Sayjel Vijay Patel

I am a graduate student in Architecture at MIT. This blog is an ongoing record of work in progress and my creative influences.

MIRRORS

I, who have felt the horror of mirrors
Not only in front of the impenetrable crystal
Where there ends and begins, uninhabitable,
An impossible space of reflections,

But of gazing even on water that mimics
The other blue in its depth of sky,
That at times gleams back the illusory flight
Of the inverted bird, or that ripples,

And in front of the silent surface
Of subtle ebony whose polish shows
Like a repeating dream the white
Of something marble or something rose,

Today at the tip of so many and perplexing
Wandering ears under the varying moon,
I ask myself what whim of fate
Made me so fearful of a glancing mirror.

Mirrors in metal, and the masked
Mirror of mahogany that in its mist
Of a red twilight hazes
The face that is gazed on as it gazes,

I see them as infinite, elemental
Executors of an ancient pact,
To multiply the world like the act
Of begetting. Sleepless. Bringing doom.

They prolong this hollow, unstable world
In their dizzying spider’s-web;
Sometimes in the afternoon they are blurred
By the breath of a man who is not dead.

The crystal spies on us. If within the four
Walls of a bedroom a mirror stares,
I am no longer alone. There is someone there.
In the dawn reflections mutely stage a show.

Everything happens and nothing is recorded
In these rooms of the looking glass,
Where, magicked into rabbis, we
Now read the books from right to left.

Claudius, king of an afternoon, a dreaming king,
Did not feel it a dream until that day
When an actor shewed the world his crime
In a tableau, silently in mime.

It is strange to dream, and to have mirrors
Where the commonplace, worn-out repertory
Of every day may include the illusory
Profound globe that reflections scheme.

God (I keep thinking) has taken pains
To design that ungraspable architecture
Reared by every dawn from the gleam
Of a mirror, by darkness from a dream.

God has created nighttime, which he arms
With dreams, and mirrors, to make clear
To man he is a reflection and a mere
Vanity. Therefore these alarms.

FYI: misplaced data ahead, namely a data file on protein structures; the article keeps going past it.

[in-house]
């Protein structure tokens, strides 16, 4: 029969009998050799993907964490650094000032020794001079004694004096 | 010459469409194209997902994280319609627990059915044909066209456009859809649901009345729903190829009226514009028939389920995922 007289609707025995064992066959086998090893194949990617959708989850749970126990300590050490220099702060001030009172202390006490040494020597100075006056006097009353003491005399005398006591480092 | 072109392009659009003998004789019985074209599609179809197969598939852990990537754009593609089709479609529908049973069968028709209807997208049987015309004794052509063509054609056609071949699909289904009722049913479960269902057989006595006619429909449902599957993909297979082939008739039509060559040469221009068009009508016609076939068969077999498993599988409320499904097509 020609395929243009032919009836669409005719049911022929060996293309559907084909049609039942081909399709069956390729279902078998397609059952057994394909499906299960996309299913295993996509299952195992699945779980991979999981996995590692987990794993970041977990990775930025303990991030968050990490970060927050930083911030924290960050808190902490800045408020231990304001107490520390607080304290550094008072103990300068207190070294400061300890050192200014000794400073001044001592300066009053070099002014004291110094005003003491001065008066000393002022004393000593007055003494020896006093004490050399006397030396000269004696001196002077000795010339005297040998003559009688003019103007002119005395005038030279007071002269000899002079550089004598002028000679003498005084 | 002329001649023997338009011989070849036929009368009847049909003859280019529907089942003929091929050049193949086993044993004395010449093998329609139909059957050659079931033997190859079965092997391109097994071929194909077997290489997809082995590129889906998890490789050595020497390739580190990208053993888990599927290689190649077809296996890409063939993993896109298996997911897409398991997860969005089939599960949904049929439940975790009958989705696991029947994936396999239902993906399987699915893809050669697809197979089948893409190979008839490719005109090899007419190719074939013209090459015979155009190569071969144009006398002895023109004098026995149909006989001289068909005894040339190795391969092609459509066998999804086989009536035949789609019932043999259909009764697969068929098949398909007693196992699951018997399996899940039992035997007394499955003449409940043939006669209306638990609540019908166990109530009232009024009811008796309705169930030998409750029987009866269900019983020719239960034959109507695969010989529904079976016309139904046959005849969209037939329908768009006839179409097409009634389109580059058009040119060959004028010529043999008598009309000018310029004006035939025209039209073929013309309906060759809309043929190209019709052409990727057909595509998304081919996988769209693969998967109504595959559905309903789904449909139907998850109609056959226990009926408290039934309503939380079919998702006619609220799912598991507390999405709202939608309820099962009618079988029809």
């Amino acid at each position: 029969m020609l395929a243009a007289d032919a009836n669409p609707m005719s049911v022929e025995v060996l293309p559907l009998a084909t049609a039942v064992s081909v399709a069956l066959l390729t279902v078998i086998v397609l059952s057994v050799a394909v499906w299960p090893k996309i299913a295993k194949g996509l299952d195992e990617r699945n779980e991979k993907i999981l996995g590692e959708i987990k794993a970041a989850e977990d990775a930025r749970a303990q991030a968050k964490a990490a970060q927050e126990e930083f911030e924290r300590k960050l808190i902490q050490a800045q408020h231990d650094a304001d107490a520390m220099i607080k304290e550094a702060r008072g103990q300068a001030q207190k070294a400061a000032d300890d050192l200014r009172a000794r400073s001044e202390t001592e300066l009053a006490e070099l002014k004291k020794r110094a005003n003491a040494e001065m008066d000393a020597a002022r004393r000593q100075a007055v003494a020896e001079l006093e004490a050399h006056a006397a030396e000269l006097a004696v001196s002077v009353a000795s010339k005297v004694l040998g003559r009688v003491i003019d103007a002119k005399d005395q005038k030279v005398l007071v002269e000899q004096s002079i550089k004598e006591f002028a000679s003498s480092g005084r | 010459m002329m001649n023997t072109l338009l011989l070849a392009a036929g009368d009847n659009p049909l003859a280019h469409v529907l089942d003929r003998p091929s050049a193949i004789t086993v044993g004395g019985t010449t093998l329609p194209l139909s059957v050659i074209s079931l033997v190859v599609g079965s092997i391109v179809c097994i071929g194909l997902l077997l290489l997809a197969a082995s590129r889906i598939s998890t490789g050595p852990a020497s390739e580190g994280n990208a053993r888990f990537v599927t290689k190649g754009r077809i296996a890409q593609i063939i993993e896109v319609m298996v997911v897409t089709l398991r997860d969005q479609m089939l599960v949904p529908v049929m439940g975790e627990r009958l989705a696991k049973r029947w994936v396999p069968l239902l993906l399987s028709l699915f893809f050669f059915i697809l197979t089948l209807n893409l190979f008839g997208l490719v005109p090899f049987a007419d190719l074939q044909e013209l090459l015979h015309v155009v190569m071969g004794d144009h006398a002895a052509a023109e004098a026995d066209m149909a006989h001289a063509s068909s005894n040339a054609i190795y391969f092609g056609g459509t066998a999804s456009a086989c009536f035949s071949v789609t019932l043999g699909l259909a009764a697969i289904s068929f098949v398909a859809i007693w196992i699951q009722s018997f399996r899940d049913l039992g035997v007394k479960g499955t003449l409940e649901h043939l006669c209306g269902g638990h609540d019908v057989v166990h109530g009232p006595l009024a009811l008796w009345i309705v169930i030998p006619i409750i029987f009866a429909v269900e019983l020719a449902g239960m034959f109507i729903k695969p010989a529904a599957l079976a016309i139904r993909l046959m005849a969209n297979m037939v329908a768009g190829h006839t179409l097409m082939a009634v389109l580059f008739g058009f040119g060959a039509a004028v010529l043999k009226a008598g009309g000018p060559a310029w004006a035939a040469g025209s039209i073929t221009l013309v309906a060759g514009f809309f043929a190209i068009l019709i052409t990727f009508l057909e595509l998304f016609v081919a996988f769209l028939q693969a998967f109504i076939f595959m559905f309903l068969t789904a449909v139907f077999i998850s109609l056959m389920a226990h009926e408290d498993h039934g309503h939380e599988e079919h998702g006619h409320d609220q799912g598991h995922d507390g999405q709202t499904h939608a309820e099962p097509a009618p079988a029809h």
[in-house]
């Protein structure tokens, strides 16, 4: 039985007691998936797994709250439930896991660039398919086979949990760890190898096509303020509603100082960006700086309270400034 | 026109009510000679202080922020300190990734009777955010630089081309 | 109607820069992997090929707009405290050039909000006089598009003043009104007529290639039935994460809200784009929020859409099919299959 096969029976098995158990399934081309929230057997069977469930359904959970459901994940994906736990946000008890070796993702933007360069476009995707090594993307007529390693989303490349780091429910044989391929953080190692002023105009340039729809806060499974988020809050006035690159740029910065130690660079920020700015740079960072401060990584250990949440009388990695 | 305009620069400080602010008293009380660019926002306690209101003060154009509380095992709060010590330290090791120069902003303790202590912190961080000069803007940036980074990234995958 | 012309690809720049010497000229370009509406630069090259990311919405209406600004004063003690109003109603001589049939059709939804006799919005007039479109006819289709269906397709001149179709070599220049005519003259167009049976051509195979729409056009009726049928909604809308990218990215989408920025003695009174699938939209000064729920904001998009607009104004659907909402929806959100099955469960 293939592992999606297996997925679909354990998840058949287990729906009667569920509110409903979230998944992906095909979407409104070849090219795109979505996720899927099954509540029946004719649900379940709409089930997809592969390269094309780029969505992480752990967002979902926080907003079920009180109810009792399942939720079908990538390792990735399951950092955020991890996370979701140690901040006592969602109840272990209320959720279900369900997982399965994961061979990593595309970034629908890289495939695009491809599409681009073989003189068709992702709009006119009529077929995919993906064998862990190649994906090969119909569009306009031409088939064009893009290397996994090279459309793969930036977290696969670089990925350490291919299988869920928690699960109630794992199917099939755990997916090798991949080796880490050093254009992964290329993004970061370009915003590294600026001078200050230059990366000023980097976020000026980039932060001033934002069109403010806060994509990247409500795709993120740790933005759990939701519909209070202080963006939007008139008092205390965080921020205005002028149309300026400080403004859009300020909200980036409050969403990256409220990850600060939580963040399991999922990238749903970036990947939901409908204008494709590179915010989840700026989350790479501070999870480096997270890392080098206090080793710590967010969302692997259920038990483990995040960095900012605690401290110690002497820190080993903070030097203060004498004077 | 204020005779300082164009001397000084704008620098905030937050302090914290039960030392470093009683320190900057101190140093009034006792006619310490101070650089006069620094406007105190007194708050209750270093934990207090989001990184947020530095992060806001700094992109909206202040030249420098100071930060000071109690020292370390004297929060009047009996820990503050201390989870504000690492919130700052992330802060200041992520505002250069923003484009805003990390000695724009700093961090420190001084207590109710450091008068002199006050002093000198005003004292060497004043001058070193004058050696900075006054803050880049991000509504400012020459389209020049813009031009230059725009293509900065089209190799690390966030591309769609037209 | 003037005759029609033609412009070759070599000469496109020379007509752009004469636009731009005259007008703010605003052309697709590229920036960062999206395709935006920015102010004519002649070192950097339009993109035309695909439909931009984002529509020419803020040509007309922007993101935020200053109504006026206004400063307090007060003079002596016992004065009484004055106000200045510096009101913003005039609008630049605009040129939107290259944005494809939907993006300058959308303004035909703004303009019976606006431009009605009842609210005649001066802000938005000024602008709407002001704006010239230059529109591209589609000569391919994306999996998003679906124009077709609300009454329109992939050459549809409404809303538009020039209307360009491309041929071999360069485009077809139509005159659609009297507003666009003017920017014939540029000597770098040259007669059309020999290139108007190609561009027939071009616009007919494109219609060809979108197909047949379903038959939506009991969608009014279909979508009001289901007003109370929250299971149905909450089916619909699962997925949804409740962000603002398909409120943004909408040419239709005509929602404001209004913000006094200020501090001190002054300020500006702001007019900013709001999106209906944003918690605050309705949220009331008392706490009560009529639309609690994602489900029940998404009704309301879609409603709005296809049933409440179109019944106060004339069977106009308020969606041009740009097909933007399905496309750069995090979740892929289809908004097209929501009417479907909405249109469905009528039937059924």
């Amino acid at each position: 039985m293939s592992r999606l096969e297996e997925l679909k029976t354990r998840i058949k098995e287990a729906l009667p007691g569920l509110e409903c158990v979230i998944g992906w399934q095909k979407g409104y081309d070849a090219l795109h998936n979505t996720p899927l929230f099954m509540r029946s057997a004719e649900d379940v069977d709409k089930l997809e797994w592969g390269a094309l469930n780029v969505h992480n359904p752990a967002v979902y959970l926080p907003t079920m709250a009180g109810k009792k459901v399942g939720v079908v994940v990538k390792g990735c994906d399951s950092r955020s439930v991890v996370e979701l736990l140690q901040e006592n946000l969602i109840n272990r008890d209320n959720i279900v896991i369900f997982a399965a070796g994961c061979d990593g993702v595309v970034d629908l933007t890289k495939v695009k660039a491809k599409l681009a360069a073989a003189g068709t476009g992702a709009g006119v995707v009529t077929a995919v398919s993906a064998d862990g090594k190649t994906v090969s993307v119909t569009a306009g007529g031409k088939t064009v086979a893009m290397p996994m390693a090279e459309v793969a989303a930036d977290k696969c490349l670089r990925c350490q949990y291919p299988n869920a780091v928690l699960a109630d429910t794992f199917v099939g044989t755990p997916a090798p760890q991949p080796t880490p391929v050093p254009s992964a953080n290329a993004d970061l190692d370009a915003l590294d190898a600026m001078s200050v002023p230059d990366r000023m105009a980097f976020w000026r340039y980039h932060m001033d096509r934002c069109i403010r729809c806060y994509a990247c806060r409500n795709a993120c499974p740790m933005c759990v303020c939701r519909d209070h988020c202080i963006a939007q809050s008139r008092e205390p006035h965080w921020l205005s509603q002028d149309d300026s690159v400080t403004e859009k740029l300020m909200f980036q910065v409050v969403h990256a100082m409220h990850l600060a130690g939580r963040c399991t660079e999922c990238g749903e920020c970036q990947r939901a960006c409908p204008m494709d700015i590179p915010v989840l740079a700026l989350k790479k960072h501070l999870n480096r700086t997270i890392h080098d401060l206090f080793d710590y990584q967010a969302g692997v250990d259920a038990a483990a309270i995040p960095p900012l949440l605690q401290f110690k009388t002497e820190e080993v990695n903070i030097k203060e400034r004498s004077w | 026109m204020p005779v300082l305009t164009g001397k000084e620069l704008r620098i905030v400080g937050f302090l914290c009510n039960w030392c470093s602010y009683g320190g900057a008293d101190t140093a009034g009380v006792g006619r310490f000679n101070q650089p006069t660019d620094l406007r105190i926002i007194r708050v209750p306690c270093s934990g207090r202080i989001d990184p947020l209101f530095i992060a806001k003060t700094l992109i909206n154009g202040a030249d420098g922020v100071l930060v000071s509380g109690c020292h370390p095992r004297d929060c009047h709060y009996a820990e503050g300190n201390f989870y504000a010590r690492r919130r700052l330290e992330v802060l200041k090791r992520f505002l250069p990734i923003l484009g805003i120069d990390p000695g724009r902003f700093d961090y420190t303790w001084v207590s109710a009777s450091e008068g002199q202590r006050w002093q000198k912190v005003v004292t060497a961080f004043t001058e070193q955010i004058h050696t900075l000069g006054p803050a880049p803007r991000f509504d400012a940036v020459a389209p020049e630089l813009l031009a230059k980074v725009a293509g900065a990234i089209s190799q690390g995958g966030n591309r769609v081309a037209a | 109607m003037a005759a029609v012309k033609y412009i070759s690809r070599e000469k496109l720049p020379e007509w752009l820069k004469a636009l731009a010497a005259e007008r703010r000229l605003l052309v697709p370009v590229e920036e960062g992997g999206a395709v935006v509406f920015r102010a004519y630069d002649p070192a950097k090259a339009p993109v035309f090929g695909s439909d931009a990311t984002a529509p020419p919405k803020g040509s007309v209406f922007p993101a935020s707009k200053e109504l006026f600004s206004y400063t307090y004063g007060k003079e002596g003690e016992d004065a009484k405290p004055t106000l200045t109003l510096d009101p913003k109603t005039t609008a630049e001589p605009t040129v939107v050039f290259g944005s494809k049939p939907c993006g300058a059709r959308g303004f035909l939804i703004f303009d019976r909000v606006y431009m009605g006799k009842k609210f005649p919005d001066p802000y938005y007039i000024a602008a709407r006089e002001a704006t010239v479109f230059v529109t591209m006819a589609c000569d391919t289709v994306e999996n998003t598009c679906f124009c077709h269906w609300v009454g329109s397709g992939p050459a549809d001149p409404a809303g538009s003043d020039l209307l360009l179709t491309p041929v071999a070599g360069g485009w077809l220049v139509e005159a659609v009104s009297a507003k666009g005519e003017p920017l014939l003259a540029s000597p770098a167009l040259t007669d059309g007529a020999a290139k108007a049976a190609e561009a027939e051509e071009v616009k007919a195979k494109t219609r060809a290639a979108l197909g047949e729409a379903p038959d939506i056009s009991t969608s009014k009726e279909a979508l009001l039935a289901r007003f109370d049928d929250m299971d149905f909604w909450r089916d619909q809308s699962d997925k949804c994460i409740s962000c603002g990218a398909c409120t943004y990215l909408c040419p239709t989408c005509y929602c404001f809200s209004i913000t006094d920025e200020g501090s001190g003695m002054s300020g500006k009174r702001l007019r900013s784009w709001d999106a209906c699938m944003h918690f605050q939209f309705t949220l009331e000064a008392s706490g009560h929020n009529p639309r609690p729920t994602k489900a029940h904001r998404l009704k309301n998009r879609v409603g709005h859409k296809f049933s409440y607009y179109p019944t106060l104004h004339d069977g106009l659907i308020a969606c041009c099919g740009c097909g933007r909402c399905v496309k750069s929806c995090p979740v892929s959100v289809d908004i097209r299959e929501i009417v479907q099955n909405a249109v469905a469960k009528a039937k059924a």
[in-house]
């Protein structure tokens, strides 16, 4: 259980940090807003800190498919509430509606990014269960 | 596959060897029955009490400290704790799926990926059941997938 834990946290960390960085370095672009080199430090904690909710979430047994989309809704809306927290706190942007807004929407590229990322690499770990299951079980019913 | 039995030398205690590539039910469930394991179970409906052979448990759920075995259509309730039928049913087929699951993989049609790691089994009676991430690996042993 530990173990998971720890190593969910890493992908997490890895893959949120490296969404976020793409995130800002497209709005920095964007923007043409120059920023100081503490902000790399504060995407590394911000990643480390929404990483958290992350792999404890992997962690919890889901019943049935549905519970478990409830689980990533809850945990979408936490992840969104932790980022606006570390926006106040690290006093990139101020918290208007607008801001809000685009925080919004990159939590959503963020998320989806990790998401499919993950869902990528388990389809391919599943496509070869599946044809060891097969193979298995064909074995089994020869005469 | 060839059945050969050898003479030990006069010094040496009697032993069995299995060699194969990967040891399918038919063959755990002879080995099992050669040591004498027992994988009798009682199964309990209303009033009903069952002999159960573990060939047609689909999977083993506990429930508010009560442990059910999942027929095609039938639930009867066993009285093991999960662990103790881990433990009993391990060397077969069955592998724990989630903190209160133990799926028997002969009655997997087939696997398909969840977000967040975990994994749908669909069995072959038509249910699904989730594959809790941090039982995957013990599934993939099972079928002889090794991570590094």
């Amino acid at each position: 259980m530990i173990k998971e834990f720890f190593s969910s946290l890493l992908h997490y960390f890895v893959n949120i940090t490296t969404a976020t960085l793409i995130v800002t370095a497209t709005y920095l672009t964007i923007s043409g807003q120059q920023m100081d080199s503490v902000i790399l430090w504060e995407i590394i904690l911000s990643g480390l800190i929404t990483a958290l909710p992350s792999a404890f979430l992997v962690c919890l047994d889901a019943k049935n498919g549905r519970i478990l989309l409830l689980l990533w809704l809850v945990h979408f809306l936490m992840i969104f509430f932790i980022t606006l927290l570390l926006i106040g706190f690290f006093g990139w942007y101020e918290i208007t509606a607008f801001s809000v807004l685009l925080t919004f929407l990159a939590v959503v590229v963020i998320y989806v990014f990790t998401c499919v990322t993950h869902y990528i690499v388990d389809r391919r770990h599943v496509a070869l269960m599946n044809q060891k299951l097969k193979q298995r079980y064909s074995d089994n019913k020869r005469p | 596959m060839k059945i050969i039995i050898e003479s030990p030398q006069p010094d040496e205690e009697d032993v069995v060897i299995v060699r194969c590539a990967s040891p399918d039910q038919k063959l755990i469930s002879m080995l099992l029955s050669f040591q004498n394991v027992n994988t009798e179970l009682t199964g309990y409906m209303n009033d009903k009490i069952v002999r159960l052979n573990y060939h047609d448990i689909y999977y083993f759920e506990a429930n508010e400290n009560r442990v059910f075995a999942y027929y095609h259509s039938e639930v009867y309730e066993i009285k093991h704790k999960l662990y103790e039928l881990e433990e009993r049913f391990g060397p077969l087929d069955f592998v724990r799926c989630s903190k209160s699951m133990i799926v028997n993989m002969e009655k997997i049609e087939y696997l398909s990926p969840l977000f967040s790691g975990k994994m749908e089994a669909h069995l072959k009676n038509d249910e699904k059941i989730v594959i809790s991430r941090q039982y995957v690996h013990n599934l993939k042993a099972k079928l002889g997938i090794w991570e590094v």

Jorge Luis  Borges

In the end, only three things matter: how much you loved, how gently you lived, and how gracefully you let go of things not meant for you.

― Buddhist saying

Contemplating how I will fabricate this geometry (this is 1:1 template) I am planning on using it as the “set” of my next film, entitled “Mirrors”, based on the short story Tlon, Uqbar, Orbis Tertius by Jorge Luis Borges. The plan is to attach a 3d scanner to a robotic arm (for motion control)  to create animations for the movie.

Contemplating how I will fabricate this geometry (this is 1:1 template) I am planning on using it as the “set” of my next film, entitled “Mirrors”, based on the short story Tlon, Uqbar, Orbis Tertius by Jorge Luis Borges. The plan is to attach a 3d scanner to a robotic arm (for motion control)  to create animations for the movie.

How do architects document sites in 2014? This is a 3d printed model of a dwelling in Turkana, Kenya. Using images captured from a smartphone the 3d model is constructed virtually using photogrammetry. 
I am currently working on a few of grant application to fund travel to China, Spain, and Kenya this summer to document various significant sites using scanning technologies. 

How do architects document sites in 2014? This is a 3d printed model of a dwelling in Turkana, Kenya. Using images captured from a smartphone the 3d model is constructed virtually using photogrammetry. 

I am currently working on a few of grant application to fund travel to China, Spain, and Kenya this summer to document various significant sites using scanning technologies. 

“The real voyage of discovery consists not in seeking new landscapes, but in having new eyes.”

– Marcel Proust

Madeleine & Involuntary Memory

No sooner had the warm liquid mixed with the crumbs touched my palate than a shudder ran through me and I stopped, intent upon the extraordinary thing that was happening to me. An exquisite pleasure had invaded my senses, something isolated, detached, with no suggestion of its origin. And at once the vicissitudes of life had become indifferent to me, its disasters innocuous, its brevity illusory – this new sensation having had on me the effect which love has of filling me with a precious essence; or rather this essence was not in me it was me. … Whence did it come? What did it mean? How could I seize and apprehend it? … And suddenly the memory revealed itself. The taste was that of the little piece of madeleine which on Sunday mornings at Combray (because on those mornings I did not go out before mass), when I went to say good morning to her in her bedroom, my aunt Léonie used to give me, dipping it first in her own cup of tea or tisane. The sight of the little madeleine had recalled nothing to my mind before I tasted it. And all from my cup of tea.

—Marcel Proust, In Search of Lost Time